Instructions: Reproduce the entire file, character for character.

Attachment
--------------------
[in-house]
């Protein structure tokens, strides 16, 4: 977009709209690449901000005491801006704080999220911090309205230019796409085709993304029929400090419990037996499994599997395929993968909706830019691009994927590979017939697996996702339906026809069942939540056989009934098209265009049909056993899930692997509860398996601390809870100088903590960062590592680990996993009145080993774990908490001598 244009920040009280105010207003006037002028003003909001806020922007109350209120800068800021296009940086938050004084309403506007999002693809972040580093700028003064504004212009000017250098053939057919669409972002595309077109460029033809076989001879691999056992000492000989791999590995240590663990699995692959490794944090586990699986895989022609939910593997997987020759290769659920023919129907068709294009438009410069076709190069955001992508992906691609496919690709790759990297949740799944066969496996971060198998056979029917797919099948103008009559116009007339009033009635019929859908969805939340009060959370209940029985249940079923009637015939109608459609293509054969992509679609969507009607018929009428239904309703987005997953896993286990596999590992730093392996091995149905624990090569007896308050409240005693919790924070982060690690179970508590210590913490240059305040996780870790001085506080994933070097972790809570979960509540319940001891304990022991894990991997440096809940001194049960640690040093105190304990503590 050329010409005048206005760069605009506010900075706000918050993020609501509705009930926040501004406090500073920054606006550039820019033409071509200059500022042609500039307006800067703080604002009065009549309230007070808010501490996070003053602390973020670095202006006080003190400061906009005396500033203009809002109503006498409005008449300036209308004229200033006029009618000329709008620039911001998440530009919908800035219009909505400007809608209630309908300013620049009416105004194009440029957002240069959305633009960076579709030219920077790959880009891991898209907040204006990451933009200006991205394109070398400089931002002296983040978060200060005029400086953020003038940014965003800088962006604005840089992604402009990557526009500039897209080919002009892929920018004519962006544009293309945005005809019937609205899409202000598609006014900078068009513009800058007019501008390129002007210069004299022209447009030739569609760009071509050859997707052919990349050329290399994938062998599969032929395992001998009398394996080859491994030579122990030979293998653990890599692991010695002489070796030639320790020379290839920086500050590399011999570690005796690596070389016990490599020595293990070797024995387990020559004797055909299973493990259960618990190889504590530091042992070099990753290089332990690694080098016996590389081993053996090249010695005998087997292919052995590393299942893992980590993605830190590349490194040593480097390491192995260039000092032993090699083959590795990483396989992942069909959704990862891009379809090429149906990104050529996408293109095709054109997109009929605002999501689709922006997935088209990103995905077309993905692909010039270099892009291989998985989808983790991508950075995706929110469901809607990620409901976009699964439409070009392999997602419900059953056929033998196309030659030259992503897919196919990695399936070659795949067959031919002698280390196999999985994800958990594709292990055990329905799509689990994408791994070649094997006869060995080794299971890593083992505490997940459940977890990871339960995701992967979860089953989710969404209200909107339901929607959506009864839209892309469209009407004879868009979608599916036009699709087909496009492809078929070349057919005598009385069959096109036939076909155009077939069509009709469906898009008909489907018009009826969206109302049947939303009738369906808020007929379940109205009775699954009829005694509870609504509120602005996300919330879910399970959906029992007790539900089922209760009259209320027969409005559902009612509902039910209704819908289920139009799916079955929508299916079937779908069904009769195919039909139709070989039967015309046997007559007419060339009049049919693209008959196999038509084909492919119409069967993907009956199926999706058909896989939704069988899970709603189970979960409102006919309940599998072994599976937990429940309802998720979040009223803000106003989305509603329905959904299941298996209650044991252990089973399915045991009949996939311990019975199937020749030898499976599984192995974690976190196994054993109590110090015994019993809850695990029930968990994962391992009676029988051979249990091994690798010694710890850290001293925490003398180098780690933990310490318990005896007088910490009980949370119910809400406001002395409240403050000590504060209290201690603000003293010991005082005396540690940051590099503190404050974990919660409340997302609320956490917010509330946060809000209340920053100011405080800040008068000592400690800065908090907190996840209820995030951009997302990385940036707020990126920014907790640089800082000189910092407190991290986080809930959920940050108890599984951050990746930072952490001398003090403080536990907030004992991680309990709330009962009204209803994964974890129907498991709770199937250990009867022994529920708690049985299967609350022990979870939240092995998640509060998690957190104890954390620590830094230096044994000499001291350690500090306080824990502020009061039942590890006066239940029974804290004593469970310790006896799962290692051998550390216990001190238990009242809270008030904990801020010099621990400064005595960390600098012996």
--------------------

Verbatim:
[in-house]
């Protein structure tokens, strides 16, 4: 977009709209690449901000005491801006704080999220911090309205230019796409085709993304029929400090419990037996499994599997395929993968909706830019691009994927590979017939697996996702339906026809069942939540056989009934098209265009049909056993899930692997509860398996601390809870100088903590960062590592680990996993009145080993774990908490001598 244009920040009280105010207003006037002028003003909001806020922007109350209120800068800021296009940086938050004084309403506007999002693809972040580093700028003064504004212009000017250098053939057919669409972002595309077109460029033809076989001879691999056992000492000989791999590995240590663990699995692959490794944090586990699986895989022609939910593997997987020759290769659920023919129907068709294009438009410069076709190069955001992508992906691609496919690709790759990297949740799944066969496996971060198998056979029917797919099948103008009559116009007339009033009635019929859908969805939340009060959370209940029985249940079923009637015939109608459609293509054969992509679609969507009607018929009428239904309703987005997953896993286990596999590992730093392996091995149905624990090569007896308050409240005693919790924070982060690690179970508590210590913490240059305040996780870790001085506080994933070097972790809570979960509540319940001891304990022991894990991997440096809940001194049960640690040093105190304990503590 050329010409005048206005760069605009506010900075706000918050993020609501509705009930926040501004406090500073920054606006550039820019033409071509200059500022042609500039307006800067703080604002009065009549309230007070808010501490996070003053602390973020670095202006006080003190400061906009005396500033203009809002109503006498409005008449300036209308004229200033006029009618000329709008620039911001998440530009919908800035219009909505400007809608209630309908300013620049009416105004194009440029957002240069959305633009960076579709030219920077790959880009891991898209907040204006990451933009200006991205394109070398400089931002002296983040978060200060005029400086953020003038940014965003800088962006604005840089992604402009990557526009500039897209080919002009892929920018004519962006544009293309945005005809019937609205899409202000598609006014900078068009513009800058007019501008390129002007210069004299022209447009030739569609760009071509050859997707052919990349050329290399994938062998599969032929395992001998009398394996080859491994030579122990030979293998653990890599692991010695002489070796030639320790020379290839920086500050590399011999570690005796690596070389016990490599020595293990070797024995387990020559004797055909299973493990259960618990190889504590530091042992070099990753290089332990690694080098016996590389081993053996090249010695005998087997292919052995590393299942893992980590993605830190590349490194040593480097390491192995260039000092032993090699083959590795990483396989992942069909959704990862891009379809090429149906990104050529996408293109095709054109997109009929605002999501689709922006997935088209990103995905077309993905692909010039270099892009291989998985989808983790991508950075995706929110469901809607990620409901976009699964439409070009392999997602419900059953056929033998196309030659030259992503897919196919990695399936070659795949067959031919002698280390196999999985994800958990594709292990055990329905799509689990994408791994070649094997006869060995080794299971890593083992505490997940459940977890990871339960995701992967979860089953989710969404209200909107339901929607959506009864839209892309469209009407004879868009979608599916036009699709087909496009492809078929070349057919005598009385069959096109036939076909155009077939069509009709469906898009008909489907018009009826969206109302049947939303009738369906808020007929379940109205009775699954009829005694509870609504509120602005996300919330879910399970959906029992007790539900089922209760009259209320027969409005559902009612509902039910209704819908289920139009799916079955929508299916079937779908069904009769195919039909139709070989039967015309046997007559007419060339009049049919693209008959196999038509084909492919119409069967993907009956199926999706058909896989939704069988899970709603189970979960409102006919309940599998072994599976937990429940309802998720979040009223803000106003989305509603329905959904299941298996209650044991252990089973399915045991009949996939311990019975199937020749030898499976599984192995974690976190196994054993109590110090015994019993809850695990029930968990994962391992009676029988051979249990091994690798010694710890850290001293925490003398180098780690933990310490318990005896007088910490009980949370119910809400406001002395409240403050000590504060209290201690603000003293010991005082005396540690940051590099503190404050974990919660409340997302609320956490917010509330946060809000209340920053100011405080800040008068000592400690800065908090907190996840209820995030951009997302990385940036707020990126920014907790640089800082000189910092407190991290986080809930959920940050108890599984951050990746930072952490001398003090403080536990907030004992991680309990709330009962009204209803994964974890129907498991709770199937250990009867022994529920708690049985299967609350022990979870939240092995998640509060998690957190104890954390620590830094230096044994000499001291350690500090306080824990502020009061039942590890006066239940029974804290004593469970310790006896799962290692051998550390216990001190238990009242809270008030904990801020010099621990400064005595960390600098012996």